Previous posts have shown vSphere can easily handle running Microsoft SQL Server on four-socket servers with large numbers of cores—with vSphere 5.5 on Westmere-EX and more recently with vSphere 6 on Ivy Bridge-EX. We recently ran similar tests on vCloud Air to measure how these enterprise databases with mission critical performance requirements perform in a cloud environment. The tests show that SQL Server databases scale very well on vCloud Air with a variety of virtual machine (VM) counts and virtual CPU (vCPU) sizes.
The benchmark tests were run with vCloud Air using their Virtual Private Cloud (VPC) subscription-based service. This is a very compelling hybrid cloud service that allows for an on-premises vSphere infrastructure to be expanded into the public cloud in a secure and scalable way. The underlying host hardware consisted of two 8-core CPUs for a total of 16 physical cores, which meant that the maximum number of vCPUs was 16 (although additional processors were available via Hyper-Threading, they were not utilized).
Windows Server 2012 R2 was the guest OS, and SQL Server 2012 Standard edition was the database engine used for all the VMs. All databases were placed on an SSD Accelerated storage tier for maximum disk I/O performance. The test configurations are summarized below:
DVD Store 2.1 (an open-source OLTP database stress tool) was the workload used to stress the VMs. The first experiment was to scale up the number of 4 vCPU VMs. The graph below shows that as the number of VMs is increased from 1 to 4, the aggregate performance (measured in orders per minute, or OPM) increases correspondingly:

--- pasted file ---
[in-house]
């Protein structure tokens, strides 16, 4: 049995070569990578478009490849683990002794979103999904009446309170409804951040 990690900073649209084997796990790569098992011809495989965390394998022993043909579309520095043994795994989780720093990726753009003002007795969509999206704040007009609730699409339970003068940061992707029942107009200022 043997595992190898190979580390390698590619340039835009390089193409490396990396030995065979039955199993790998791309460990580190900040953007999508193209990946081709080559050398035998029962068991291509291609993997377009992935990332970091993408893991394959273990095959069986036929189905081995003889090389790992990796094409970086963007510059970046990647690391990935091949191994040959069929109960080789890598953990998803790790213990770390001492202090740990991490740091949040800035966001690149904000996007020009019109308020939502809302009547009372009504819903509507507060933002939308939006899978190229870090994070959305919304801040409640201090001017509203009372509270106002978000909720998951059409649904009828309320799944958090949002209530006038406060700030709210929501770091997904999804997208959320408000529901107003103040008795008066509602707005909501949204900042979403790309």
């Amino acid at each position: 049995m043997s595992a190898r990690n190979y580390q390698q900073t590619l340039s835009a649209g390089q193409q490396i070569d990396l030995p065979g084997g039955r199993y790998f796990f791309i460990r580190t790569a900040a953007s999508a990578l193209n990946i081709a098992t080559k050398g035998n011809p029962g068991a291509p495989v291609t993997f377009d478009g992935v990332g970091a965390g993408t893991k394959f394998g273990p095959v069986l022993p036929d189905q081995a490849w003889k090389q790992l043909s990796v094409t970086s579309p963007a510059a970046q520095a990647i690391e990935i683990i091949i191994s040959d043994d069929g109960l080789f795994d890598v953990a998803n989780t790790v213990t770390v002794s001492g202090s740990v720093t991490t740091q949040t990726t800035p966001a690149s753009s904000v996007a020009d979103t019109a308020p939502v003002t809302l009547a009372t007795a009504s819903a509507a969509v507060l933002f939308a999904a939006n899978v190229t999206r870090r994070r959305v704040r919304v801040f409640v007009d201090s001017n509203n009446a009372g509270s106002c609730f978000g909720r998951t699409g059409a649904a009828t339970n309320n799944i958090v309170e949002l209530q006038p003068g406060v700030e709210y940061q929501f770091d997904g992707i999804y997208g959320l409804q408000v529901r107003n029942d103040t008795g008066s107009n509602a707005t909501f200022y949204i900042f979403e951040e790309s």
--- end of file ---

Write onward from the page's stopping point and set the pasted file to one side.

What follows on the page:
When the size of each VM was doubled from 4 to 8 virtual CPUs, the OPM also approximately doubles for the same number of VMs as shown in the chart below.
This final chart includes a test run with one large 16 vCPU VM. As expected, the 16 vCPU performance was similar to the four 4vCPU VMs and eight 2vCPU VM test cases. The slight drop can be attributed to spanning multiple physical processors and thus multiple NUMA nodes within a single VM.
In summary, SQL Server was found to perform and scale extremely well running on vCloud Air with 4, 8, and 16 vCPU VMs. In the future, look for more benchmarks in the cloud as it continues to evolve!
For more information on vCloud Air, check out these third-party studies from Principled Technologies that compare it to competitive offerings, namely Microsoft Azure and Amazon Web Services (AWS):